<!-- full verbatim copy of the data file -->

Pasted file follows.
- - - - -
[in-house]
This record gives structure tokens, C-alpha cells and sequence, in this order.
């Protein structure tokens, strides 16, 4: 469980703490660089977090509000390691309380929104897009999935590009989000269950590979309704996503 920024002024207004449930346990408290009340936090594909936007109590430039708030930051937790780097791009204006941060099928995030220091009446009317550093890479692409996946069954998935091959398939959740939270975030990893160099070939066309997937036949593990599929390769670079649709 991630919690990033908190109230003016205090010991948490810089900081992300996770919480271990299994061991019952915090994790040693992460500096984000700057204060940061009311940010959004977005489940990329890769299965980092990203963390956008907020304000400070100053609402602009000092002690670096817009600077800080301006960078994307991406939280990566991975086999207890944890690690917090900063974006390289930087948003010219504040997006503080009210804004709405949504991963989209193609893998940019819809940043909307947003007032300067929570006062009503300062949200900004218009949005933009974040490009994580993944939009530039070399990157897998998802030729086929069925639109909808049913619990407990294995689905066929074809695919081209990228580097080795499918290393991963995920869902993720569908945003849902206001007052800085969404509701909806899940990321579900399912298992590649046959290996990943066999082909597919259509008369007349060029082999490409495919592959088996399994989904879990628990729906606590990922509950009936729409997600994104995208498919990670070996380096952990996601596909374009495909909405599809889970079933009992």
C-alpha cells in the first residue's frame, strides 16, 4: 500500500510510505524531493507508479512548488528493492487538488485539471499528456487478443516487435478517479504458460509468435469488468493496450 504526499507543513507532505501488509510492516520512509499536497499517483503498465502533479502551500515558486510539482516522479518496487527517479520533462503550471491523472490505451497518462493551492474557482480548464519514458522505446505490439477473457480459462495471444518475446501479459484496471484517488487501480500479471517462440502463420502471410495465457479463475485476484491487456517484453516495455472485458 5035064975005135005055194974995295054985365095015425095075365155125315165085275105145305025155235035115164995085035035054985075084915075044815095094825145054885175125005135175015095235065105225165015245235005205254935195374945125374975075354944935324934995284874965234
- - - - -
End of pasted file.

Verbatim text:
[in-house]
This record gives structure tokens, C-alpha cells and sequence, in this order.
């Protein structure tokens, strides 16, 4: 469980703490660089977090509000390691309380929104897009999935590009989000269950590979309704996503 920024002024207004449930346990408290009340936090594909936007109590430039708030930051937790780097791009204006941060099928995030220091009446009317550093890479692409996946069954998935091959398939959740939270975030990893160099070939066309997937036949593990599929390769670079649709 991630919690990033908190109230003016205090010991948490810089900081992300996770919480271990299994061991019952915090994790040693992460500096984000700057204060940061009311940010959004977005489940990329890769299965980092990203963390956008907020304000400070100053609402602009000092002690670096817009600077800080301006960078994307991406939280990566991975086999207890944890690690917090900063974006390289930087948003010219504040997006503080009210804004709405949504991963989209193609893998940019819809940043909307947003007032300067929570006062009503300062949200900004218009949005933009974040490009994580993944939009530039070399990157897998998802030729086929069925639109909808049913619990407990294995689905066929074809695919081209990228580097080795499918290393991963995920869902993720569908945003849902206001007052800085969404509701909806899940990321579900399912298992590649046959290996990943066999082909597919259509008369007349060029082999490409495919592959088996399994989904879990628990729906606590990922509950009936729409997600994104995208498919990670070996380096952990996601596909374009495909909405599809889970079933009992």
C-alpha cells in the first residue's frame, strides 16, 4: 500500500510510505524531493507508479512548488528493492487538488485539471499528456487478443516487435478517479504458460509468435469488468493496450 504526499507543513507532505501488509510492516520512509499536497499517483503498465502533479502551500515558486510539482516522479518496487527517479520533462503550471491523472490505451497518462493551492474557482480548464519514458522505446505490439477473457480459462495471444518475446501479459484496471484517488487501480500479471517462440502463420502471410495465457479463475485476484491487456517484453516495455472485458 5035064975005135005055194974995295054985365095015425095075365155125315165085275105145305025155235035115164995085035035054985075084915075044815095094825145054885175125005135175015095235065105225165015245235005205254935195374945125374975075354944935324934995284874965234